July 01, 2010 (LBO) – Lower interest rates and inflation, ending of a war, reduced war risk premiums, strong foreign reserves and better access to foreign capital markets will help exporters cope with the loss of European trade preferences, the Central Bank said. Sri Lanka is due to lose the Generalized System of Preference Plus benefit which gives access to European Union markets on August 15 over a perceived refusal by the state to grant rights to citizens under several international covenants signed by the country.
On Thursday the United States said it would also review GSP concessions given to Sri Lanka following a complaint by a US trade union over labour rights.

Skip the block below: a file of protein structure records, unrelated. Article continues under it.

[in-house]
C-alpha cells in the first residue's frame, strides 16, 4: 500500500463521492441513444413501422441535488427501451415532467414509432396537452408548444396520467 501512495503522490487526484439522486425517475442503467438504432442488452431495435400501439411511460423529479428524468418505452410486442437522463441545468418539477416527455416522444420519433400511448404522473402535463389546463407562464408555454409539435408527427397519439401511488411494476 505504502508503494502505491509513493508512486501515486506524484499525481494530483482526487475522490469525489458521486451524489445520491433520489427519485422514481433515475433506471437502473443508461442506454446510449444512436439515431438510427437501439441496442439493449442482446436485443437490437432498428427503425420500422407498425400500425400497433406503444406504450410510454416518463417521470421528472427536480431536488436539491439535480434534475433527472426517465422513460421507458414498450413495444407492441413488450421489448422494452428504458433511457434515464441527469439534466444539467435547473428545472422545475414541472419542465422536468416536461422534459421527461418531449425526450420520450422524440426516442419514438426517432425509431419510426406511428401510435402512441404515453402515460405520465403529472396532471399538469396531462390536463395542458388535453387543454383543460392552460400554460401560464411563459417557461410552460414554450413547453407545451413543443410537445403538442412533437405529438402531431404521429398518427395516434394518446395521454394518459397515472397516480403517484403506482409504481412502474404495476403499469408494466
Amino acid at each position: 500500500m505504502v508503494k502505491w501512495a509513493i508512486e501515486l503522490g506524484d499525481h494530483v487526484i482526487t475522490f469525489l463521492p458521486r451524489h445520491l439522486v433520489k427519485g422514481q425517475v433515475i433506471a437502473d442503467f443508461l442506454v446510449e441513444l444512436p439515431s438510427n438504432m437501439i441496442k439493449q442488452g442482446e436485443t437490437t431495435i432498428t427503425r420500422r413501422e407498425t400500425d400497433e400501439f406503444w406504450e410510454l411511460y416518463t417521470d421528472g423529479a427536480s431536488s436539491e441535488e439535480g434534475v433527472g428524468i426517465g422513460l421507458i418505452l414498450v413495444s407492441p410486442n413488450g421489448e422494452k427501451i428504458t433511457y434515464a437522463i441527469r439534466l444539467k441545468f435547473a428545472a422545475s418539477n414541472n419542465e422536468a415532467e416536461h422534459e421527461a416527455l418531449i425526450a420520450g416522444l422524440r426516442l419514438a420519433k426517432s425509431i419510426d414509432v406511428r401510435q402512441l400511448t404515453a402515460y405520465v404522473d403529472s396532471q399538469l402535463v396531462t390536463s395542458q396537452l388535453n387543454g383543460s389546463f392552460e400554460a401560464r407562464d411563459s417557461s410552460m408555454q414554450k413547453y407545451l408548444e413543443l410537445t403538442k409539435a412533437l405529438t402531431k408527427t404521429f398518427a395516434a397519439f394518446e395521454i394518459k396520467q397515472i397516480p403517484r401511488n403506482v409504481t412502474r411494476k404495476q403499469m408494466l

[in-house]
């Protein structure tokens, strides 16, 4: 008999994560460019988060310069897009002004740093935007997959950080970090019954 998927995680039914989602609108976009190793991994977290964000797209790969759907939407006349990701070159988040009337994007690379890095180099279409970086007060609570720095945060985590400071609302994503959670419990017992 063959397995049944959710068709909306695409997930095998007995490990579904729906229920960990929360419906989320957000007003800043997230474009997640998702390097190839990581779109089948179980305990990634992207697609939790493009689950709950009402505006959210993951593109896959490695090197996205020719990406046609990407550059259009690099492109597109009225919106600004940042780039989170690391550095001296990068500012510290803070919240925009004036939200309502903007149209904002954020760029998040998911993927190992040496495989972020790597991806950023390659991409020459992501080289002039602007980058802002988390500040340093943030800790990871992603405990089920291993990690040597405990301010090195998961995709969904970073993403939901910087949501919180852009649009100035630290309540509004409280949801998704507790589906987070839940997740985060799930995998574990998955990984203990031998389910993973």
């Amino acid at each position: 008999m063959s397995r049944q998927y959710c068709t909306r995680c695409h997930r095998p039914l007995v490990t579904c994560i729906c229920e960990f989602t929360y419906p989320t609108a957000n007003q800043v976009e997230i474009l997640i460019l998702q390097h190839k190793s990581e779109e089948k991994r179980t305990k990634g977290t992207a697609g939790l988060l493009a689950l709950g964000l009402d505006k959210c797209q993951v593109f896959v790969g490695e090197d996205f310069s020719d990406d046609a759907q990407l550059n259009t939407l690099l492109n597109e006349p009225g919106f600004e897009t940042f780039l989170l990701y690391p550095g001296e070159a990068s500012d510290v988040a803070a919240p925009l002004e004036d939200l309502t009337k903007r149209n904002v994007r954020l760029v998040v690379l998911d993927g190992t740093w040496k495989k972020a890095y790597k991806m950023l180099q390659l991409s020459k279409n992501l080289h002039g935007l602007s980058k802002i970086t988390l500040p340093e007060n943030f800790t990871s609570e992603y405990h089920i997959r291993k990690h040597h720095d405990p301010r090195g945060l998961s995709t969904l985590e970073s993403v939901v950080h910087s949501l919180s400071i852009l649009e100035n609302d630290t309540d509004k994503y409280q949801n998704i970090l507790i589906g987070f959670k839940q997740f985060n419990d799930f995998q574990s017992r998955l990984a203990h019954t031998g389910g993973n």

The Central Bank said exporters had also improved productivity and work process at the level of their own firms.
EU countries accounted for about 50 percent of total apparel exports in 2009, and about 60 percent benefited from the GSP+ scheme, the Central Bank said.
The duty benefits under GSP were estimated at 78 million Euros.
“It must be noted that Sri Lankan industries have proven their resilience amidst challenges on earlier occasions,” the Central Bank said.
“The apparel sector, in particular, resisted strong competition from low cost garment producers of other